After dessert bar trip number two it was time for the producer speeches and gag reel. The producer speeches were mind-numbingly Donato-centric,and when Dick took the stage with his arms up in victory like Rocky on the steps of that Philadelphia Museum I almost had to excuse myself. I soldiered on, however, and was treated to a fairly creative and amusing gag reel full of making fun of Amber, kissing Dick and Daniele's ass, and exploiting Jessica's, um, assets. I taped a portion of it on my camera, but unfortunately I had problems uploading it to YouTube. There were a lot of other people taping it as well, so as soon as I find it I will add it to this post. After the gag reel my camera was out of memory space and I'd had about all of the Big Brother I could take, so we headed out.
Found it! I apologize for the terrible quality. The sound is out of sync with the video, and the person who filmed this was apparently a total spaz. And short. But, here it is:
Dick Donato for President. Please don't make me barf.
Here's hoping next year's batch of hamsters aren't as horrible as this one's! Thanks for reading, everyone. See you next summer.
Thursday, September 20, 2007
Andy: Cycle 907 of "America's Next Top Model" premiered tonight to the same old shenanigans that made the previous 906 cycles so famous: a bunch of annoying girls compete against one another for an elusive shot at 15 minutes of fame, while Tyra Banks fills the rest of the time with nonsensical rants that seem to get lamer by the cycle.
Really, Tyra is going to have to work extra hard to make this cycle worth watching, because as of right now ANTM is starting to show signs of fatigue. Once again, they've put together a group of 20 girls, none of whom would make it past security at New York Fashion Week. How they even made it to 20 is beyond me, since by now these girls should know the odds of success post-ANTM are slim to none.
Case in point: last cycle's winner, Jaslene, who made a special appearance during tonight's premiere. Her biggest success as a model? The cover of Latina magazine. Good for her, I guess, but if I heard that while still in the running towards becoming America's next top model that would be my cue to head for the hills -- or the nearest modeling agency.
And what's worse is that even the novelty of Tyra Banks is starting to wear off. Sure, she was hilarious in previous cycles (lest we forget the now infamous "WE WERE ALL ROOTING FOR YOU!!!" fallout) but now that she's making a fool of herself 5 days a week on "The Tyra Banks Show" watching her try to recapture the magic here reeks of redundance.
But I digress. And to be fair, Jenah is actually kind of pretty - at least I think it was Jenah.
Still, it's going to take a lot more than one pretty girl to keep me interested as the cycle continues.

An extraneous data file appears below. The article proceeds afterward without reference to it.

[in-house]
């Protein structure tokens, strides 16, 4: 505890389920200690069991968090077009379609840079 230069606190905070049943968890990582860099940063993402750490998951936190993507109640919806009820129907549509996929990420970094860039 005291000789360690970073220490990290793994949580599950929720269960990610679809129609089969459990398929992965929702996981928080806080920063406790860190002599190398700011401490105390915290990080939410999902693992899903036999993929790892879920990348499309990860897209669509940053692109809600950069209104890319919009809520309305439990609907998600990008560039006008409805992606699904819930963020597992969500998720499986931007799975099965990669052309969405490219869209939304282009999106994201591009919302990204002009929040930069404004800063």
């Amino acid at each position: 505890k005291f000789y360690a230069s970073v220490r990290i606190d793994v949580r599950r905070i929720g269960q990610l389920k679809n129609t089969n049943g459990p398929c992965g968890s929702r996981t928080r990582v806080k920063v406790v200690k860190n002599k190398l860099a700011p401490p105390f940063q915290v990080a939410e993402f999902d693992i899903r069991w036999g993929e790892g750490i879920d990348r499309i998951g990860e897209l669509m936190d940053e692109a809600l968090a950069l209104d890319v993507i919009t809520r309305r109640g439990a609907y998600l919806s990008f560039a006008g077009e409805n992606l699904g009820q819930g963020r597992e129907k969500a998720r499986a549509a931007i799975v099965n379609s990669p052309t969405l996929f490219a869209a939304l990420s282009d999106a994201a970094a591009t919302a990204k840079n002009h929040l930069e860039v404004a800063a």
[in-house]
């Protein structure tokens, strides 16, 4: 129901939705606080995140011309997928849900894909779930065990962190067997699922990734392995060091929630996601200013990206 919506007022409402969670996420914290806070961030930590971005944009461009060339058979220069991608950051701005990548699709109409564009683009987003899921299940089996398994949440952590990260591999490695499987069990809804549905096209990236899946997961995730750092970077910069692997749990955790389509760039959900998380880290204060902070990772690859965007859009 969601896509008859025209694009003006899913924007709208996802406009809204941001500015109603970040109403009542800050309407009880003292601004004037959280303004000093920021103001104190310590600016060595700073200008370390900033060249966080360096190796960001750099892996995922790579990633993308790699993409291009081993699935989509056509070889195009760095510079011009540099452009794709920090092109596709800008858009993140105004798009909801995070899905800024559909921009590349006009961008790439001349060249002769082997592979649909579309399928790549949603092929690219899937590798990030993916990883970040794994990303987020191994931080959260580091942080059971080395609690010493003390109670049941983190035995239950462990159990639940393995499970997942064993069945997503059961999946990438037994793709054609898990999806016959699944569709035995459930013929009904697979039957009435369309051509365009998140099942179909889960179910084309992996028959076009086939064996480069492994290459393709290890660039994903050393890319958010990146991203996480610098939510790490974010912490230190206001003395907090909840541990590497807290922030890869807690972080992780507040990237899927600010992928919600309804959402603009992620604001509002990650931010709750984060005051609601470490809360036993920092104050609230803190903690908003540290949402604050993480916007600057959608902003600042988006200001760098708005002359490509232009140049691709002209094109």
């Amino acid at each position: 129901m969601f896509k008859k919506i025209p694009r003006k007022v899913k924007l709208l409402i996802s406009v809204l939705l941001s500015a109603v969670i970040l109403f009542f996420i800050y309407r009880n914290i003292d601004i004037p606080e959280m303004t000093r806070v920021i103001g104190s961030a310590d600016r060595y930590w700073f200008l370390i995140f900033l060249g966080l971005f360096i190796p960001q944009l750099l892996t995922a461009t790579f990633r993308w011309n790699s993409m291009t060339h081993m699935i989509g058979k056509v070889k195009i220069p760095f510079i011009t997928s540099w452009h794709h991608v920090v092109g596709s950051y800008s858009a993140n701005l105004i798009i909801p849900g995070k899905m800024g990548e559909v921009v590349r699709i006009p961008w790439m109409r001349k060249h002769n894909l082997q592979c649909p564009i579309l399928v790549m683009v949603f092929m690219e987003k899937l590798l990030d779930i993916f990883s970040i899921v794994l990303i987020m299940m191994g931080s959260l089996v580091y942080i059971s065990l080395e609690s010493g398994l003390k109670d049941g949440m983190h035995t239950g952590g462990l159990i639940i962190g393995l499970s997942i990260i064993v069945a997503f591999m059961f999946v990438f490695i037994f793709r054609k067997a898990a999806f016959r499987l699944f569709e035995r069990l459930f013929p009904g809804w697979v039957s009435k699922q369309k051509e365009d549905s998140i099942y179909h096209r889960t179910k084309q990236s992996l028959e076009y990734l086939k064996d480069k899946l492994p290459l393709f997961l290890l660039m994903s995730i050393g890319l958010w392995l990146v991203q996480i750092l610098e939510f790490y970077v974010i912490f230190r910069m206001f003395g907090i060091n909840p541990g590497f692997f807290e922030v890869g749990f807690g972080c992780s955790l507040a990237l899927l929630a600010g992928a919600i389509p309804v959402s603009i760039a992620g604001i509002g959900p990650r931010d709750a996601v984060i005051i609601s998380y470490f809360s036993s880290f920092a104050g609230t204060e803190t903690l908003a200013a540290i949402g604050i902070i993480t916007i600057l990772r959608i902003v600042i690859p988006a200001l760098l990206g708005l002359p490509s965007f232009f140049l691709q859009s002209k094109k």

They sure were ... weird looking.
Well, kids, I think it's finally happened. I am officially too old for this show. Not only am I a couple of years older than the oldest girl in this episode, but all of these contestants seem like bug-eyed, whiny 12-year-olds who'd be better suited bossing peers around on Kid Nation. In addition to the pre-pubescent attitudes, this crop of models look particularly malnourished, which is more than enough to put me off my pizza. In addition to that, part of the fun of watching ANTM through the years has been seeing pretty girls get their comeuppance. Again, like Kid Nation, it's just not fun to watch children get their feelings hurt.
However, the biggest problem this show is facing is that of any reality show in it's 9 billionth cycle a la Top Model: The contestants are too savvy. Think about it. This gaggle of girls have been watching the show for four years -- since they were 14 in some cases. They know the stereotypes this show casts: the quirky girl, the reserved girl, the girl who has overcome hardships, the girl from the ghetto, the bitch, etc. THEY'RE ON TO YOU. They know who you're looking for and that's who they try and be. I mean really, last year, the runner-up was a RUSSIAN MAIL ORDER BRIDE, for Christ's sake. They know the producer's want kitsch. They want quirk, they want drama, and these girls are trying to give it from day one.
Which, honestly? Is boring.
Which is why one of the few interesting people in the premiere (and thankfully, I suppose, the rest of the season) is Heather. While she suffers from Asperger's Syndrome (ANTM does love a good story), she came across as the kind of girl you ignored in high school. The quiet one in the back of science class who doodled in her notebook, lost in her own world, and because of this she seems like a genuine person, not just a personality. It seems likely she was bullied into trying out for the show by family and friends and that's so much more interesting than the rest of the prima donnas rounding out the rest of the competition.